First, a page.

The main panel also provides master volume and pan controls, along with a preset manager which can be used to load the factory patches and save your own custom settings for later use. I’ve noticed that the factory presets take a bit of time to load, somewhere around 8-10 seconds per preset (this will also depend on your computer’s hardware, of course). Such slower loading times are understandable though, considering the fact that the different presets actually use different sample sets (sticks, brushes, hot rods, etc.) which need to be loaded from the hard drive.

The Drum Edit panel features a pair of AHDSR envelopes for the volume and pitch, which can be applied individually to each drum element. The per-element pitch envelope is actually a really neat feature, making it possible to add more punch to snares, kicks or toms if required. The Drum Edit panel is also where you can select a different audio output for individual drum elements (if you use the 16-out version of the plugin) and apply the handy IRC (Intelligent Rhythm Control) feature which fixes out of time notes on the fly during a performance. This feature works surprisingly well and it can be applied to different note measures for added flexibility.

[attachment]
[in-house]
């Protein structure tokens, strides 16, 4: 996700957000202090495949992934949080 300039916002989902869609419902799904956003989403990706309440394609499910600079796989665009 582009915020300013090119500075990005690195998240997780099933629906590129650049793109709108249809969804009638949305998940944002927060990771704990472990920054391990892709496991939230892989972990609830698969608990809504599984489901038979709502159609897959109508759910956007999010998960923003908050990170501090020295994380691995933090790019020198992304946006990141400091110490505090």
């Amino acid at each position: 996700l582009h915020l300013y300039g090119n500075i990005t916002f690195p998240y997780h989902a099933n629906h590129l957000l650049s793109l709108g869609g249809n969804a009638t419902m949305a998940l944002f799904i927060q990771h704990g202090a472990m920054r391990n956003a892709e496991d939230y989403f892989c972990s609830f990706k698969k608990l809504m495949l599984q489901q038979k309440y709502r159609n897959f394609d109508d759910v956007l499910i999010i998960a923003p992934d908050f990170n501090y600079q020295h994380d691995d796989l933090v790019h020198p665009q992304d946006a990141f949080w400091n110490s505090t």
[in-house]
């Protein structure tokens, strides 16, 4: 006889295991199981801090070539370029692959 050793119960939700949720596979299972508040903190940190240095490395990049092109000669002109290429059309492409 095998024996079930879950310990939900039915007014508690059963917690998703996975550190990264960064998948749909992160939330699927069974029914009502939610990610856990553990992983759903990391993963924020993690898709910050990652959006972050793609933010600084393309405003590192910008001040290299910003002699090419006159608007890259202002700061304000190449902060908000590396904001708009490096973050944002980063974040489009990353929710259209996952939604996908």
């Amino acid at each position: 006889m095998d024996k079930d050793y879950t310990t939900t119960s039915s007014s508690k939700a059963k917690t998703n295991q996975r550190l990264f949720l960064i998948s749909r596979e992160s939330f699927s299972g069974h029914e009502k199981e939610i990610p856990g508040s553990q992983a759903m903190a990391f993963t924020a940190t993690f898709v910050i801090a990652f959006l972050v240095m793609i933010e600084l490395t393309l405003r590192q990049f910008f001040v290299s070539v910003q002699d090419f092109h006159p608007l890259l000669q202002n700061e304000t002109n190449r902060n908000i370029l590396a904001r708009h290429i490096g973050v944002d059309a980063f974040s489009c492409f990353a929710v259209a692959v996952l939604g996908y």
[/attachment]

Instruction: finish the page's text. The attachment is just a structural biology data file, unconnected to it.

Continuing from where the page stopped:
The Mixer section features a simple six-channel mix panel with individual channels for the kick, snare, toms, hats, OH and room microphones. These can also be mapped out to the host applications native mixer in the 16-out version of Tony Coleman Drums. Finally, the Effects section features three different effect modules (EQ, compressor, and reverb) which can be applied to each individual output. This means that you can actually process the individual elements of the drum kit right inside the plugin, without the need to use 3rd party effects. Both the compressor and the 3-band parametric equalizer work very nice. The reverb module steals the show here, though, with its great room sound which can really make the individual elements of the kit blend perfectly with the rest of the mix.

The instrument is available as a 32 and 64-bit VST/AU plugin and is also compatible with Pro Tools 10 and Pro Tools 11. The CPU hit was acceptable on my test machine, never exceeding 15% while using a single CPU core.

The Verdict

Tony Coleman Drums is a fantastic virtual drum kit for blues and soul style drums, featuring a fantastic 20 GB collection of samples packed inside a well built and easy to use interface. Priced at $149.99 it probably won’t be an instant purchase for everyone interested, but it’s a wise investment if you’re looking for top of the class blues, jazz, soul or indie rock drums. It is also the first release in the new Signature Artist Series from SONiVOX and we’re more than eager to see what’s next in store.

More info: Tony Coleman Drums ($149.99)

The Giveaway